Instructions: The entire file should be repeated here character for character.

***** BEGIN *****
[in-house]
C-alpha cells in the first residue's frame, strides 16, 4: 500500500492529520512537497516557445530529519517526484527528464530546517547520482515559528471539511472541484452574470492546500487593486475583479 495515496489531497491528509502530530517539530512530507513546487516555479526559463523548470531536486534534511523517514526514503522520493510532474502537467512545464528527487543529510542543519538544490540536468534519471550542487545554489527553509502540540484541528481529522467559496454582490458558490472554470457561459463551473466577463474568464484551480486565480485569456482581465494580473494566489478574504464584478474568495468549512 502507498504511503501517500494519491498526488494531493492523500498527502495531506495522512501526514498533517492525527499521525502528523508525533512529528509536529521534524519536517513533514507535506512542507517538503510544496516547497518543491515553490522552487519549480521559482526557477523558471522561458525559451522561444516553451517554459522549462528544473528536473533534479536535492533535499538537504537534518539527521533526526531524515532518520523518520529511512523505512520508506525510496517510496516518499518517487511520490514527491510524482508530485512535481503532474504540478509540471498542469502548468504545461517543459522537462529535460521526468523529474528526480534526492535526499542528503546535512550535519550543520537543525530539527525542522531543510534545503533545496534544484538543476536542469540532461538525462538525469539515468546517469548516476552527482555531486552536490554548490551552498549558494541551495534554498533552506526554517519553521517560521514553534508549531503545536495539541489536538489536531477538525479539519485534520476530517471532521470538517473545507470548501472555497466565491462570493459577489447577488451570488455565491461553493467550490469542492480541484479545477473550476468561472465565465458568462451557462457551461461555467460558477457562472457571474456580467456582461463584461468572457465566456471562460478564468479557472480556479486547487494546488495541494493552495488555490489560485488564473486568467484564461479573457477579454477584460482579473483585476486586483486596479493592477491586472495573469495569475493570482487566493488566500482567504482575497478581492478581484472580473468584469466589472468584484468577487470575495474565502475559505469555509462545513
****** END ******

[in-house]
C-alpha cells in the first residue's frame, strides 16, 4: 500500500492529520512537497516557445530529519517526484527528464530546517547520482515559528471539511472541484452574470492546500487593486475583479 495515496489531497491528509502530530517539530512530507513546487516555479526559463523548470531536486534534511523517514526514503522520493510532474502537467512545464528527487543529510542543519538544490540536468534519471550542487545554489527553509502540540484541528481529522467559496454582490458558490472554470457561459463551473466577463474568464484551480486565480485569456482581465494580473494566489478574504464584478474568495468549512 502507498504511503501517500494519491498526488494531493492523500498527502495531506495522512501526514498533517492525527499521525502528523508525533512529528509536529521534524519536517513533514507535506512542507517538503510544496516547497518543491515553490522552487519549480521559482526557477523558471522561458525559451522561444516553451517554459522549462528544473528536473533534479536535492533535499538537504537534518539527521533526526531524515532518520523518520529511512523505512520508506525510496517510496516518499518517487511520490514527491510524482508530485512535481503532474504540478509540471498542469502548468504545461517543459522537462529535460521526468523529474528526480534526492535526499542528503546535512550535519550543520537543525530539527525542522531543510534545503533545496534544484538543476536542469540532461538525462538525469539515468546517469548516476552527482555531486552536490554548490551552498549558494541551495534554498533552506526554517519553521517560521514553534508549531503545536495539541489536538489536531477538525479539519485534520476530517471532521470538517473545507470548501472555497466565491462570493459577489447577488451570488455565491461553493467550490469542492480541484479545477473550476468561472465565465458568462451557462457551461461555467460558477457562472457571474456580467456582461463584461468572457465566456471562460478564468479557472480556479486547487494546488495541494493552495488555490489560485488564473486568467484564461479573457477579454477584460482579473483585476486586483486596479493592477491586472495573469495569475493570482487566493488566500482567504482575497478581492478581484472580473468584469466589472468584484468577487470575495474565502475559505469555509462545513